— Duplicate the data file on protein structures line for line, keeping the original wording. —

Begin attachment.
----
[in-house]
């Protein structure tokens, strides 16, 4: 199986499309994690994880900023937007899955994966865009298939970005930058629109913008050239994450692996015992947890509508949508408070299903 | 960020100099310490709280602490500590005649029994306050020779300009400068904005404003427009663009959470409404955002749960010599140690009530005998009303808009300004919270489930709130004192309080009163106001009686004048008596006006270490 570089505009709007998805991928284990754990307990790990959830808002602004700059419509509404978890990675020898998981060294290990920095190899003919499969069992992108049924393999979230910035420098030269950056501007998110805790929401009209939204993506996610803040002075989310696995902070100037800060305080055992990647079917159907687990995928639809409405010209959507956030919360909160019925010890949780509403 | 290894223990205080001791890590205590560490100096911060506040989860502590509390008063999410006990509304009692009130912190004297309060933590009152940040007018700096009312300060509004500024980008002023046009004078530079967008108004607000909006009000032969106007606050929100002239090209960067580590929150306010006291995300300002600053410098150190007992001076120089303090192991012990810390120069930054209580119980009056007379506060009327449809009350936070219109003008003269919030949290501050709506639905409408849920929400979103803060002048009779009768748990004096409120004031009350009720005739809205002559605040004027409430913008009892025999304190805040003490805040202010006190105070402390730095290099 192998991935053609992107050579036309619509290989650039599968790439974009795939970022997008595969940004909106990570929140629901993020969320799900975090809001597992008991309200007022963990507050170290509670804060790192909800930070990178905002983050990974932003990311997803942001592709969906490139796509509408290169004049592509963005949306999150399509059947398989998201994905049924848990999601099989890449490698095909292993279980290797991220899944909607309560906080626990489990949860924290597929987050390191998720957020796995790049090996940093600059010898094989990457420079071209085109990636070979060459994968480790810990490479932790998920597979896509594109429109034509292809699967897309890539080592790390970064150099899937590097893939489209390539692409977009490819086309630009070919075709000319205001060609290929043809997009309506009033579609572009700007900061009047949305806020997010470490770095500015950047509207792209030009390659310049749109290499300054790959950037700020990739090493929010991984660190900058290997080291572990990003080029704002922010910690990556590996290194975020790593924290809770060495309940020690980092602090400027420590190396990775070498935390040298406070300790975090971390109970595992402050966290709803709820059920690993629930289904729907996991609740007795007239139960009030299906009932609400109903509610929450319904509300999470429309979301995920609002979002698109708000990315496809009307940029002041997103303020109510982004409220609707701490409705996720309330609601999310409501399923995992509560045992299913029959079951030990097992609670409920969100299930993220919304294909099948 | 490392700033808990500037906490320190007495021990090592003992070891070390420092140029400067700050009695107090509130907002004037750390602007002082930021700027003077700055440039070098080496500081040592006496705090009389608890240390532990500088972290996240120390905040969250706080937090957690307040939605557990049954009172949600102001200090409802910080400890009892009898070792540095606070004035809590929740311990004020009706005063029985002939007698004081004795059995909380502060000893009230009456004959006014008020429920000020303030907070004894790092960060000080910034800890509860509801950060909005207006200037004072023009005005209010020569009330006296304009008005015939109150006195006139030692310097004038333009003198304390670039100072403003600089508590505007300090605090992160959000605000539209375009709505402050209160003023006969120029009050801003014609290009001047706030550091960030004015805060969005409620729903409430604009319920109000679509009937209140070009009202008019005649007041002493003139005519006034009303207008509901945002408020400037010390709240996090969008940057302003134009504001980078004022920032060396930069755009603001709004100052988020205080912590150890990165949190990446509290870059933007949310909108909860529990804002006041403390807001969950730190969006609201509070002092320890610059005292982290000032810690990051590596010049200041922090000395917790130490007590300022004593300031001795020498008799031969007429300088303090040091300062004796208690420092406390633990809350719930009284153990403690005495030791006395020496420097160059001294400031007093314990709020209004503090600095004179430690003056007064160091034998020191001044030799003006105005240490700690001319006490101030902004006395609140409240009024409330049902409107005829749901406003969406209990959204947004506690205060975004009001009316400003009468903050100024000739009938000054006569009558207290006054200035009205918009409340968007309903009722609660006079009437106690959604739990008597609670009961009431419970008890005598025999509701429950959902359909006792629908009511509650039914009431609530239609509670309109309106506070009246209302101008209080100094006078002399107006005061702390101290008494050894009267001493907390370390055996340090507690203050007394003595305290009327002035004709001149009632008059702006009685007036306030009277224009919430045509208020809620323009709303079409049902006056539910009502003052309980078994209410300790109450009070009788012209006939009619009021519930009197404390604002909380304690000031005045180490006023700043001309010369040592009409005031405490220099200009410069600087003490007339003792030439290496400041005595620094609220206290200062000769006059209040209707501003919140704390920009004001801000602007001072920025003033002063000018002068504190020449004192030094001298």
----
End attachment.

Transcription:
[in-house]
């Protein structure tokens, strides 16, 4: 199986499309994690994880900023937007899955994966865009298939970005930058629109913008050239994450692996015992947890509508949508408070299903 | 960020100099310490709280602490500590005649029994306050020779300009400068904005404003427009663009959470409404955002749960010599140690009530005998009303808009300004919270489930709130004192309080009163106001009686004048008596006006270490 570089505009709007998805991928284990754990307990790990959830808002602004700059419509509404978890990675020898998981060294290990920095190899003919499969069992992108049924393999979230910035420098030269950056501007998110805790929401009209939204993506996610803040002075989310696995902070100037800060305080055992990647079917159907687990995928639809409405010209959507956030919360909160019925010890949780509403 | 290894223990205080001791890590205590560490100096911060506040989860502590509390008063999410006990509304009692009130912190004297309060933590009152940040007018700096009312300060509004500024980008002023046009004078530079967008108004607000909006009000032969106007606050929100002239090209960067580590929150306010006291995300300002600053410098150190007992001076120089303090192991012990810390120069930054209580119980009056007379506060009327449809009350936070219109003008003269919030949290501050709506639905409408849920929400979103803060002048009779009768748990004096409120004031009350009720005739809205002559605040004027409430913008009892025999304190805040003490805040202010006190105070402390730095290099 192998991935053609992107050579036309619509290989650039599968790439974009795939970022997008595969940004909106990570929140629901993020969320799900975090809001597992008991309200007022963990507050170290509670804060790192909800930070990178905002983050990974932003990311997803942001592709969906490139796509509408290169004049592509963005949306999150399509059947398989998201994905049924848990999601099989890449490698095909292993279980290797991220899944909607309560906080626990489990949860924290597929987050390191998720957020796995790049090996940093600059010898094989990457420079071209085109990636070979060459994968480790810990490479932790998920597979896509594109429109034509292809699967897309890539080592790390970064150099899937590097893939489209390539692409977009490819086309630009070919075709000319205001060609290929043809997009309506009033579609572009700007900061009047949305806020997010470490770095500015950047509207792209030009390659310049749109290499300054790959950037700020990739090493929010991984660190900058290997080291572990990003080029704002922010910690990556590996290194975020790593924290809770060495309940020690980092602090400027420590190396990775070498935390040298406070300790975090971390109970595992402050966290709803709820059920690993629930289904729907996991609740007795007239139960009030299906009932609400109903509610929450319904509300999470429309979301995920609002979002698109708000990315496809009307940029002041997103303020109510982004409220609707701490409705996720309330609601999310409501399923995992509560045992299913029959079951030990097992609670409920969100299930993220919304294909099948 | 490392700033808990500037906490320190007495021990090592003992070891070390420092140029400067700050009695107090509130907002004037750390602007002082930021700027003077700055440039070098080496500081040592006496705090009389608890240390532990500088972290996240120390905040969250706080937090957690307040939605557990049954009172949600102001200090409802910080400890009892009898070792540095606070004035809590929740311990004020009706005063029985002939007698004081004795059995909380502060000893009230009456004959006014008020429920000020303030907070004894790092960060000080910034800890509860509801950060909005207006200037004072023009005005209010020569009330006296304009008005015939109150006195006139030692310097004038333009003198304390670039100072403003600089508590505007300090605090992160959000605000539209375009709505402050209160003023006969120029009050801003014609290009001047706030550091960030004015805060969005409620729903409430604009319920109000679509009937209140070009009202008019005649007041002493003139005519006034009303207008509901945002408020400037010390709240996090969008940057302003134009504001980078004022920032060396930069755009603001709004100052988020205080912590150890990165949190990446509290870059933007949310909108909860529990804002006041403390807001969950730190969006609201509070002092320890610059005292982290000032810690990051590596010049200041922090000395917790130490007590300022004593300031001795020498008799031969007429300088303090040091300062004796208690420092406390633990809350719930009284153990403690005495030791006395020496420097160059001294400031007093314990709020209004503090600095004179430690003056007064160091034998020191001044030799003006105005240490700690001319006490101030902004006395609140409240009024409330049902409107005829749901406003969406209990959204947004506690205060975004009001009316400003009468903050100024000739009938000054006569009558207290006054200035009205918009409340968007309903009722609660006079009437106690959604739990008597609670009961009431419970008890005598025999509701429950959902359909006792629908009511509650039914009431609530239609509670309109309106506070009246209302101008209080100094006078002399107006005061702390101290008494050894009267001493907390370390055996340090507690203050007394003595305290009327002035004709001149009632008059702006009685007036306030009277224009919430045509208020809620323009709303079409049902006056539910009502003052309980078994209410300790109450009070009788012209006939009619009021519930009197404390604002909380304690000031005045180490006023700043001309010369040592009409005031405490220099200009410069600087003490007339003792030439290496400041005595620094609220206290200062000769006059209040209707501003919140704390920009004001801000602007001072920025003033002063000018002068504190020449004192030094001298």